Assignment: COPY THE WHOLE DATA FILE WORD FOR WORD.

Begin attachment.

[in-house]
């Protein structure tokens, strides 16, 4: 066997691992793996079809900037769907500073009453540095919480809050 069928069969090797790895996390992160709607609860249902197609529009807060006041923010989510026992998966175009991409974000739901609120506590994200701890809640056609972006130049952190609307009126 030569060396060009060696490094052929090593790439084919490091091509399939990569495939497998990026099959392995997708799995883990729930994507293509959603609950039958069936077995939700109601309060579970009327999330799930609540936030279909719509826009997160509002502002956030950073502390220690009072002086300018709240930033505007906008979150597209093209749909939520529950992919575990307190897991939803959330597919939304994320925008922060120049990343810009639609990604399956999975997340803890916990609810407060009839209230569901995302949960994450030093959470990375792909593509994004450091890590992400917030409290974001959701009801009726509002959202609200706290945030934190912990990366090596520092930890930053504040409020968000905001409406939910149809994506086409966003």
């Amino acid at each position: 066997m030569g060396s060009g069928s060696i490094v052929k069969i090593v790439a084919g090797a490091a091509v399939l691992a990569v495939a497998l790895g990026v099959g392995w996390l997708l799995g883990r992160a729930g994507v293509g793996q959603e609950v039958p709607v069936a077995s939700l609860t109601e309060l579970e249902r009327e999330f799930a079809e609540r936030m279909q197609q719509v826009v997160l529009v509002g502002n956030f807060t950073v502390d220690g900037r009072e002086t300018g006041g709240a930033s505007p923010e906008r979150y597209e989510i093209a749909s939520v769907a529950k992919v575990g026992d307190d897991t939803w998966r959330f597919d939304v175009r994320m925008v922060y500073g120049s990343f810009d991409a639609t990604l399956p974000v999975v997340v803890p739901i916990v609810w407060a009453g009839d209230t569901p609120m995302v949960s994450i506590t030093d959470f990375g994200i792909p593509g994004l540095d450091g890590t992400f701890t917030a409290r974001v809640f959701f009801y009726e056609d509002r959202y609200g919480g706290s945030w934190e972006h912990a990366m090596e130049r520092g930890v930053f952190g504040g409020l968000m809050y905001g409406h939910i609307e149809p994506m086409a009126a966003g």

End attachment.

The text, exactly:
[in-house]
């Protein structure tokens, strides 16, 4: 066997691992793996079809900037769907500073009453540095919480809050 069928069969090797790895996390992160709607609860249902197609529009807060006041923010989510026992998966175009991409974000739901609120506590994200701890809640056609972006130049952190609307009126 030569060396060009060696490094052929090593790439084919490091091509399939990569495939497998990026099959392995997708799995883990729930994507293509959603609950039958069936077995939700109601309060579970009327999330799930609540936030279909719509826009997160509002502002956030950073502390220690009072002086300018709240930033505007906008979150597209093209749909939520529950992919575990307190897991939803959330597919939304994320925008922060120049990343810009639609990604399956999975997340803890916990609810407060009839209230569901995302949960994450030093959470990375792909593509994004450091890590992400917030409290974001959701009801009726509002959202609200706290945030934190912990990366090596520092930890930053504040409020968000905001409406939910149809994506086409966003």
């Amino acid at each position: 066997m030569g060396s060009g069928s060696i490094v052929k069969i090593v790439a084919g090797a490091a091509v399939l691992a990569v495939a497998l790895g990026v099959g392995w996390l997708l799995g883990r992160a729930g994507v293509g793996q959603e609950v039958p709607v069936a077995s939700l609860t109601e309060l579970e249902r009327e999330f799930a079809e609540r936030m279909q197609q719509v826009v997160l529009v509002g502002n956030f807060t950073v502390d220690g900037r009072e002086t300018g006041g709240a930033s505007p923010e906008r979150y597209e989510i093209a749909s939520v769907a529950k992919v575990g026992d307190d897991t939803w998966r959330f597919d939304v175009r994320m925008v922060y500073g120049s990343f810009d991409a639609t990604l399956p974000v999975v997340v803890p739901i916990v609810w407060a009453g009839d209230t569901p609120m995302v949960s994450i506590t030093d959470f990375g994200i792909p593509g994004l540095d450091g890590t992400f701890t917030a409290r974001v809640f959701f009801y009726e056609d509002r959202y609200g919480g706290s945030w934190e972006h912990a990366m090596e130049r520092g930890v930053f952190g504040g409020l968000m809050y905001g409406h939910i609307e149809p994506m086409a009126a966003g």